Better Maternal Health Starts with the Heart

We are more aware today than ever that heart disease is the leading cause of death among both men and women in the U.S. However, research shows that women actually tend to be more anxious about getting breast cancer—even though heart disease kills as many as six times more women annually. What’s even more alarming is the recent trend showing that increasing numbers of young women are becoming victims of heart attacks and heart disease.

With more women in child-bearing years today at greater risk of heart-related problems, it’s critically important to get a solid understanding of conditions linked to women’s heart health as well as those that can affect pregnancy.

Cardiovascular disease is now the leading cause of maternal death during pregnancy, attributable to 26.5% of pregnancy-related deaths, according to the American College of Obstetrics and Gynecologists (ACOG). Furthermore, women of color often have the highest mortality rates, with black women who deliver in the U.S. three to four times more likely to suffer a pregnancy-related death than white women.

Differences between men’s and women’s heart risks

There are a wide range of disparities between heart disease/heart attack symptoms in women and men. Studies have shown that women:

  • Rarely feel the crushing chest pain that men frequently do during a heart attack. Instead, women who have had a heart attack describe feeling pressure or tightness rather than sharp pain. As a result, women often dismiss these episodes, not realizing that they need treatment immediately.
  • Have smaller coronary arteries than men do, making angioplasty and coronary bypass surgery more difficult to do—and reducing a woman's chances for a better outcome.
  • Who have diabetes are at higher risk of heart disease than men with diabetes. For women who have already had a heart attack, diabetes significantly increases the risk for another heart attack and heart failure.

Accordingly, heart care for women involves different approaches than those for men and a thorough knowledge of personal health history and pre-existing conditions for optimal heart health.

Preconception heart care

Women’s hearts naturally take on a greater workload during pregnancy as the need for greater blood volume and an increased heart rate adds additional strain. It’s important to optimize heart health even before conception to avoid or reduce the risk of heart-related complications with a pregnancy. In addition to consultation with your physician/OB‑GYN, women who are preparing for pregnancy should:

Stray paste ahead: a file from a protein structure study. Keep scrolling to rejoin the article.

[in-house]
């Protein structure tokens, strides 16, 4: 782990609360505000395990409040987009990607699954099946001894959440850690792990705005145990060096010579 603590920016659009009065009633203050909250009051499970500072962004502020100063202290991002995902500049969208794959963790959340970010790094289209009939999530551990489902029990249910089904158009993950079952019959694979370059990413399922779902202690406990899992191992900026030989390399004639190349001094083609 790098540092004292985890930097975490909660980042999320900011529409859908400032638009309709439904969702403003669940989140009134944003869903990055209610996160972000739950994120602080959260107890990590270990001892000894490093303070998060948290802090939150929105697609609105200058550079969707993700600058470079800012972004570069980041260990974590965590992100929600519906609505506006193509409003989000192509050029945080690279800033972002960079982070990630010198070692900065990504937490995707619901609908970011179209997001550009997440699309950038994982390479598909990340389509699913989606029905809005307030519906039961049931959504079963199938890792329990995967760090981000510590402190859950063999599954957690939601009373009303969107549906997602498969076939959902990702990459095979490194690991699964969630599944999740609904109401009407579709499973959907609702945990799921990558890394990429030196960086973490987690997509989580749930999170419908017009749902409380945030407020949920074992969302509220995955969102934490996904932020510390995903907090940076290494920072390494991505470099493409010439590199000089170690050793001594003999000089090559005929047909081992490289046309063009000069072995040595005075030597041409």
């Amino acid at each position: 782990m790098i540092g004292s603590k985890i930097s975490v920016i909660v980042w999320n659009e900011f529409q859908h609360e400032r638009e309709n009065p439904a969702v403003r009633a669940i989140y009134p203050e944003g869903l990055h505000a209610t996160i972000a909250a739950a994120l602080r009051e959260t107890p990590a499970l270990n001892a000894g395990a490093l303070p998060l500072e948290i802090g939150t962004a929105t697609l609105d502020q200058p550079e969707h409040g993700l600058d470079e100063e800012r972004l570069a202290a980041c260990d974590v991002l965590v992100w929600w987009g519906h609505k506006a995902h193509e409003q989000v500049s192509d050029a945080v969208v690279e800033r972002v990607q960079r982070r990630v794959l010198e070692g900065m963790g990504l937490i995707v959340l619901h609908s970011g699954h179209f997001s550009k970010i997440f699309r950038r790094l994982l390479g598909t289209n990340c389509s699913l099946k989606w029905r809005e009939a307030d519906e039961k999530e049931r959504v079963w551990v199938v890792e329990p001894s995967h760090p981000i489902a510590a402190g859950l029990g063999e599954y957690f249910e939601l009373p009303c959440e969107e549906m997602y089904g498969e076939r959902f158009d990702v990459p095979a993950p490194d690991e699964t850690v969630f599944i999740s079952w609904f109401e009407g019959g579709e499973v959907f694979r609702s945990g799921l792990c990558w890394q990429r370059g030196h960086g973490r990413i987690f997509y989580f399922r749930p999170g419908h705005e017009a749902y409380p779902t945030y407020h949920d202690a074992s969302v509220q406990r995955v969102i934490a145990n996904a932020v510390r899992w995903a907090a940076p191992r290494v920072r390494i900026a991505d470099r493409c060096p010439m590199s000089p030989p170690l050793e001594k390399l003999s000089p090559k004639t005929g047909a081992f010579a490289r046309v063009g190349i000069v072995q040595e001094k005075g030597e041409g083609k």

Women who have conditions such as obesity, diabetes, high blood pressure, or familial hypercholesterolemia (an inherited condition that keeps cholesterol levels high) are at higher risk overall for pregnancy complications. These can include preeclampsia, a dangerous condition that can strike after 20 weeks of a pregnancy and is caused by the lack of development or normal function of newly formed blood vessels to the placenta. Symptoms include:

  • Excess protein in urine
  • Nausea and/or vomiting
  • Changes in vision, including blurred or loss of vision
  • Abdominal pain on the right side
  • Lower levels of blood platelets
  • Severe headaches

Preeclampsia can harm the placenta and the mother's kidneys, liver, and even brain. Black women are also at higher risk of developing the condition than women of other races. While there are no clear-cut ways to prevent preeclampsia, some women can help reduce the risk though low-dose aspirin or calcium supplements. As always, talk to your physician to better understand your risk.

Late pregnancy/postpartum

There are also a number of symptoms related to heart disease that need to be carefully monitored during late pregnancy and the 5 months following childbirth. These include:

  • Extreme fatigue
  • Unusual weight gain or swelling
  • Fast heart beat
  • Shortness of breath, especially when lying down
  • Dizziness or fainting

If you experience any of these symptoms and they do not subside, be sure to contact your OB/GYN or primary care physician as soon as possible. If you experience extreme pain or shortness of breath, have someone take you to the ER or call 911.

When you’re anticipating a pregnancy or are pregnant, be vigilant about monitoring any unusual conditions related to your heart health. There are many other aspects related to the health of you and your baby that will be on your mind, but don’t forget to prioritize your heart as well. Even if you aren’t pregnant, it’s always smart to maintain routine visits with your doctor to monitor your heart health and overall wellbeing.

Elizabeth Ofili, M.D., MPH, FACC

Elizabeth Ofili, M.D., MPH, FACC.

Specializes in Cardiology, Internal Medicine

Dr. Ofili is a Professor of Medicine and Director of the Clinical Research Center at Morehouse School of Medicine.

Learn more about Dr. Ofili.